Four other key questions include:

  • What are the quality of earnings? Just a few years ago, many prospective buyers looking at the balance sheet of the target actually didn’t believe the financials. Now, in more than a few cases, we are seeing the main issue being some skepticism about earnings. Although we see fewer concerns about the balance sheet, it remains a prime area for deep review. When the issue of quality of earnings is raised, it is prudent to investigate whether there has been a flurry of reserve releases. Have costs been squeezed down so much that, from an operational perspective, there are some key processes that are untenable for a long-term period?  Has the bank gone too far out the rate curve in seeking yield on the bond portfolio so that when rates finally start going up, the bank is going to get whipsawed and take a bunch of mark-to-market hits on those bonds?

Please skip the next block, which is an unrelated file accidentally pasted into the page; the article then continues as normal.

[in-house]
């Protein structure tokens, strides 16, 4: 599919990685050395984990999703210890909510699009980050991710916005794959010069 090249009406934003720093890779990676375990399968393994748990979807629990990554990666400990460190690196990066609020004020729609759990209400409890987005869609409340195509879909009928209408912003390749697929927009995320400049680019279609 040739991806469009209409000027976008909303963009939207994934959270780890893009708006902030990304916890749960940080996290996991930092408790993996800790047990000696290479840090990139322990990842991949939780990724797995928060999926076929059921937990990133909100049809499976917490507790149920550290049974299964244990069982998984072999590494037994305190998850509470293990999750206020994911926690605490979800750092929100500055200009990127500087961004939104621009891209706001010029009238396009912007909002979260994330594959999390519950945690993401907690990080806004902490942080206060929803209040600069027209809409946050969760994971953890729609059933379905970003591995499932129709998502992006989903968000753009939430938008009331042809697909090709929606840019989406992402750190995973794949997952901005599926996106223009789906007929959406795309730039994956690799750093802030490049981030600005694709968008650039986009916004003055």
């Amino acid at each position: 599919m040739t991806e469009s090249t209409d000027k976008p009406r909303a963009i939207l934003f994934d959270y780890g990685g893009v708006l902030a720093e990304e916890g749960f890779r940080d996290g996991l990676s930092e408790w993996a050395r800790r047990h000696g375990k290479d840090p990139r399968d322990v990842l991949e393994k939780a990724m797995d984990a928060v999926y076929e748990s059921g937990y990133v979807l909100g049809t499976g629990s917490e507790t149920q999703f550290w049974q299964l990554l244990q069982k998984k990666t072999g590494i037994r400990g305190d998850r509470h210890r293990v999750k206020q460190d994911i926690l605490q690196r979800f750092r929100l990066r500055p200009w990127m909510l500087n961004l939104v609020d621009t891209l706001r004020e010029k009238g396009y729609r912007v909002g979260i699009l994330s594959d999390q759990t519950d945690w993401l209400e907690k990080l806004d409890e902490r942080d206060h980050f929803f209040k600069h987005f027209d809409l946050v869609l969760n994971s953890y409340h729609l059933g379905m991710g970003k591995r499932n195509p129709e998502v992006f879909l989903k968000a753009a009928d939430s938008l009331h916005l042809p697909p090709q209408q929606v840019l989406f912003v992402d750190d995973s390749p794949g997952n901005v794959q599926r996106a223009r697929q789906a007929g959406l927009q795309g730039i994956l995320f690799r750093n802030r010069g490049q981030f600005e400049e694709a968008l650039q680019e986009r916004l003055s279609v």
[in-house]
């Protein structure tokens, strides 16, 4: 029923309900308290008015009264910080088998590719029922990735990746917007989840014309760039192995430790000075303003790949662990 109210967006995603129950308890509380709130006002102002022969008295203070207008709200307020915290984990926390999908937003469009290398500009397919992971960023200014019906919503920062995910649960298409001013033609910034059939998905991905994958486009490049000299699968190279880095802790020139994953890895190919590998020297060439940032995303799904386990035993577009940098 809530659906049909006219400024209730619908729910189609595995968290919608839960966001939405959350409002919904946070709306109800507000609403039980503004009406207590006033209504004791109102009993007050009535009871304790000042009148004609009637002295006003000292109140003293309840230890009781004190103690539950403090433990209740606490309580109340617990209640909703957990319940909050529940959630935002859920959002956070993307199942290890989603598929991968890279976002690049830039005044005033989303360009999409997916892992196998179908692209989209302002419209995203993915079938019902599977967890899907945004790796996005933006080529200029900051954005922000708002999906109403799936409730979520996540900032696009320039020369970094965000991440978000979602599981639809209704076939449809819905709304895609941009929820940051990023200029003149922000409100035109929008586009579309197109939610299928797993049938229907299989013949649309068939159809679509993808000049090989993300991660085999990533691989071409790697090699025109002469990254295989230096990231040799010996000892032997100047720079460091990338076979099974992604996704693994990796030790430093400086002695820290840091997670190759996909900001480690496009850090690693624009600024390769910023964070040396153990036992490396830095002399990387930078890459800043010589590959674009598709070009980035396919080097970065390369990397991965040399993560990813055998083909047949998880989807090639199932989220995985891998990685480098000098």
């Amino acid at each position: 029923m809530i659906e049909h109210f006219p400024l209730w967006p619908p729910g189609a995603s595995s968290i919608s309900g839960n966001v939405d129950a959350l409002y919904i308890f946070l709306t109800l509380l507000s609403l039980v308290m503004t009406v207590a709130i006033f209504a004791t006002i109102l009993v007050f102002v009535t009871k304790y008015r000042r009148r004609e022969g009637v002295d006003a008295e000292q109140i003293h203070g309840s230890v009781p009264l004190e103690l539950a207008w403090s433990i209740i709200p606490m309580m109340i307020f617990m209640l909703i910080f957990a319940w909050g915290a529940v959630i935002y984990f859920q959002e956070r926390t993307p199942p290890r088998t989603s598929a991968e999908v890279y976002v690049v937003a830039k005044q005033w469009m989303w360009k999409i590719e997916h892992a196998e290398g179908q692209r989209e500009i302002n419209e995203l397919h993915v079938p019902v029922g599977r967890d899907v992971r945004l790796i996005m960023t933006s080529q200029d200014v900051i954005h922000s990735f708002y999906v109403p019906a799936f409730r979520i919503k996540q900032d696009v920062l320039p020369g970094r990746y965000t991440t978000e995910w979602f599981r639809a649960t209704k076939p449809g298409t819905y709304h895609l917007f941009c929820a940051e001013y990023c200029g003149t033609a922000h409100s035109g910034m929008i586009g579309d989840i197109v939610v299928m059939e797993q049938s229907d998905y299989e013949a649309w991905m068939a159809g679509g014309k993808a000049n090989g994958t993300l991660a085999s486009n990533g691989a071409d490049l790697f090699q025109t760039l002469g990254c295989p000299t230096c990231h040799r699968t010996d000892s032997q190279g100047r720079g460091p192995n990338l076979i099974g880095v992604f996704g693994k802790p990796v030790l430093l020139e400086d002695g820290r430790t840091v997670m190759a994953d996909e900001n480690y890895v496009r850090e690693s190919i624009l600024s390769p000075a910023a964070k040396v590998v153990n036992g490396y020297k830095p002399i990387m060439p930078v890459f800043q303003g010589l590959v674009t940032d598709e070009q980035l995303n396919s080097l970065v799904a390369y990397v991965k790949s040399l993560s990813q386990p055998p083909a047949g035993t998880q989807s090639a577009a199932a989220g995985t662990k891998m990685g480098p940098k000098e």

• What is the current asset / liability management profile of the bank? It would be useful to discover whether the target bank has been focused too much on short-term products. Another question: After rates rise, will the customers who are happy to be in a transaction product today (because they are not making much on CDs or money markets) walk out the door if another bank has a better product?
  • Is the target bank up to date on their regulatory compliance efforts? Beyond the numbers, there should be ample evidence that the target’s regulatory profile is rock solid. Is there clear evidence that the bank has had professional assistance in determining any liability relating to anti-money-laundering or Bank Secrecy Act issues? If it has not engaged professional assistance, ask the bank board and senior management how it gained comfort that it has done the proper level of diligence regarding these critical challenges?